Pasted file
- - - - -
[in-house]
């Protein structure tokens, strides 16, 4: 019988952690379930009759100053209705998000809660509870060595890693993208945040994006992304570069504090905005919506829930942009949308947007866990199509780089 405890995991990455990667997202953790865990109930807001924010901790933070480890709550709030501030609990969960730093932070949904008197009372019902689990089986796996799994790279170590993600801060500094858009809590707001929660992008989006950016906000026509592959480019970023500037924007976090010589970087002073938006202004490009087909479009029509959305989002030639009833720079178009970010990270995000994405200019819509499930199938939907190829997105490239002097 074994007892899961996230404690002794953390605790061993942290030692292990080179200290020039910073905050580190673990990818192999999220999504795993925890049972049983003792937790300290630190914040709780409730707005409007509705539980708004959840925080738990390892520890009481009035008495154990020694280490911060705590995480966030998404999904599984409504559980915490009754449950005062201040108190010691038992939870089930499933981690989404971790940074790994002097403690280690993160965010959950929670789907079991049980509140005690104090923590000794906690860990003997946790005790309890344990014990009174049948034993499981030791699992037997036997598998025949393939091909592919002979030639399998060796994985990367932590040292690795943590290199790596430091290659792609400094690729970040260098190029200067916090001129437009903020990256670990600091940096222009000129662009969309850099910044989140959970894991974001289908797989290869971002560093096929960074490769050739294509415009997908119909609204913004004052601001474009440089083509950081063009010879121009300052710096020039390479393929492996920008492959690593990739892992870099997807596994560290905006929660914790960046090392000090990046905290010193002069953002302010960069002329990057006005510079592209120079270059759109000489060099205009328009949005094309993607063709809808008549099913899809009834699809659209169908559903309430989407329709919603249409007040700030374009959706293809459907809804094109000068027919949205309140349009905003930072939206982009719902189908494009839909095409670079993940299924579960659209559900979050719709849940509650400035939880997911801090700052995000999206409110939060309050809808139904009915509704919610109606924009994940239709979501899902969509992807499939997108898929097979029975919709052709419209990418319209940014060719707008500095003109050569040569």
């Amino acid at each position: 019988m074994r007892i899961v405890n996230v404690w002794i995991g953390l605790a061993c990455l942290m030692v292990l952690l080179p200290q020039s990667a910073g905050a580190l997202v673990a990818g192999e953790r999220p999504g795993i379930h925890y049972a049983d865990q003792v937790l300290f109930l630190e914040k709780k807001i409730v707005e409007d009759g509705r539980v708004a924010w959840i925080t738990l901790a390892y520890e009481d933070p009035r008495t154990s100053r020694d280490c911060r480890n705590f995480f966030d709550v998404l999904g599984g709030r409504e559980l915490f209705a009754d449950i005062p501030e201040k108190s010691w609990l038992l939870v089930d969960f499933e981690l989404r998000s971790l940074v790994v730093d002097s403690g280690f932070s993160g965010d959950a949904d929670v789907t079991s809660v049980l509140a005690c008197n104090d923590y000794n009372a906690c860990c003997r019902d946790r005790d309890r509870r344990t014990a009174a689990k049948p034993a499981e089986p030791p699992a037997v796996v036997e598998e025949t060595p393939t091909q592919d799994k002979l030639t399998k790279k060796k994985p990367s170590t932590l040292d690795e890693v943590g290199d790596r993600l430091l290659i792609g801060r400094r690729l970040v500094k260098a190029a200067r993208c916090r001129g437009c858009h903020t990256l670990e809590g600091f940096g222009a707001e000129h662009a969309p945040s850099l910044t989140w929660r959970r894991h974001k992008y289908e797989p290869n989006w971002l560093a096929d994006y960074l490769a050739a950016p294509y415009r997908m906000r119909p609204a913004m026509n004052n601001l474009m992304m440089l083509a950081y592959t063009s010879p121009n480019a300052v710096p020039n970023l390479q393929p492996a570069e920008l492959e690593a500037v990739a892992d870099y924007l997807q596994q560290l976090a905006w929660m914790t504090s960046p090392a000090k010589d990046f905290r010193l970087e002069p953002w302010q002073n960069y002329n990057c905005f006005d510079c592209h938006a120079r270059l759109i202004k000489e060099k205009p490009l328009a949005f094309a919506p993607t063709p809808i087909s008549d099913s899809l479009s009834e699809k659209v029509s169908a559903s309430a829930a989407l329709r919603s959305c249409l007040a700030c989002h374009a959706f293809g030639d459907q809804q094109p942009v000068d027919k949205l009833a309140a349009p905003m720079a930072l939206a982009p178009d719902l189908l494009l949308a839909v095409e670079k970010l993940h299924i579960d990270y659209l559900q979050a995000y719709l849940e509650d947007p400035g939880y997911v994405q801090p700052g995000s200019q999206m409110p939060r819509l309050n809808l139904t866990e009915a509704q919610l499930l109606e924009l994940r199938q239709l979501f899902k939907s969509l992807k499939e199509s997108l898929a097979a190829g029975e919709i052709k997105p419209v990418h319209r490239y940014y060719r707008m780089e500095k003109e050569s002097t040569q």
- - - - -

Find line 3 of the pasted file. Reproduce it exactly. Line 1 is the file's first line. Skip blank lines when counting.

């Amino acid at each position: 019988m074994r007892i899961v405890n996230v404690w002794i995991g953390l605790a061993c990455l942290m030692v292990l952690l080179p200290q020039s990667a910073g905050a580190l997202v673990a990818g192999e953790r999220p999504g795993i379930h925890y049972a049983d865990q003792v937790l300290f109930l630190e914040k709780k807001i409730v707005e409007d009759g509705r539980v708004a924010w959840i925080t738990l901790a390892y520890e009481d933070p009035r008495t154990s100053r020694d280490c911060r480890n705590f995480f966030d709550v998404l999904g599984g709030r409504e559980l915490f209705a009754d449950i005062p501030e201040k108190s010691w609990l038992l939870v089930d969960f499933e981690l989404r998000s971790l940074v790994v730093d002097s403690g280690f932070s993160g965010d959950a949904d929670v789907t079991s809660v049980l509140a005690c008197n104090d923590y000794n009372a906690c860990c003997r019902d946790r005790d309890r509870r344990t014990a009174a689990k049948p034993a499981e089986p030791p699992a037997v796996v036997e598998e025949t060595p393939t091909q592919d799994k002979l030639t399998k790279k060796k994985p990367s170590t932590l040292d690795e890693v943590g290199d790596r993600l430091l290659i792609g801060r400094r690729l970040v500094k260098a190029a200067r993208c916090r001129g437009c858009h903020t990256l670990e809590g600091f940096g222009a707001e000129h662009a969309p945040s850099l910044t989140w929660r959970r894991h974001k992008y289908e797989p290869n989006w971002l560093a096929d994006y960074l490769a050739a950016p294509y415009r997908m906000r119909p609204a913004m026509n004052n601001l474009m992304m440089l083509a950081y592959t063009s010879p121009n480019a300052v710096p020039n970023l390479q393929p492996a570069e920008l492959e690593a500037v990739a892992d870099y924007l997807q596994q560290l976090a905006w929660m914790t504090s960046p090392a000090k010589d990046f905290r010193l970087e002069p953002w302010q002073n960069y002329n990057c905005f006005d510079c592209h938006a120079r270059l759109i202004k000489e060099k205009p490009l328009a949005f094309a919506p993607t063709p809808i087909s008549d099913s899809l479009s009834e699809k659209v029509s169908a559903s309430a829930a989407l329709r919603s959305c249409l007040a700030c989002h374009a959706f293809g030639d459907q809804q094109p942009v000068d027919k949205l009833a309140a349009p905003m720079a930072l939206a982009p178009d719902l189908l494009l949308a839909v095409e670079k970010l993940h299924i579960d990270y659209l559900q979050a995000y719709l849940e509650d947007p400035g939880y997911v994405q801090p700052g995000s200019q999206m409110p939060r819509l309050n809808l139904t866990e009915a509704q919610l499930l109606e924009l994940r199938q239709l979501f899902k939907s969509l992807k499939e199509s997108l898929a097979a190829g029975e919709i052709k997105p419209v990418h319209r490239y940014y060719r707008m780089e500095k003109e050569s002097t040569q």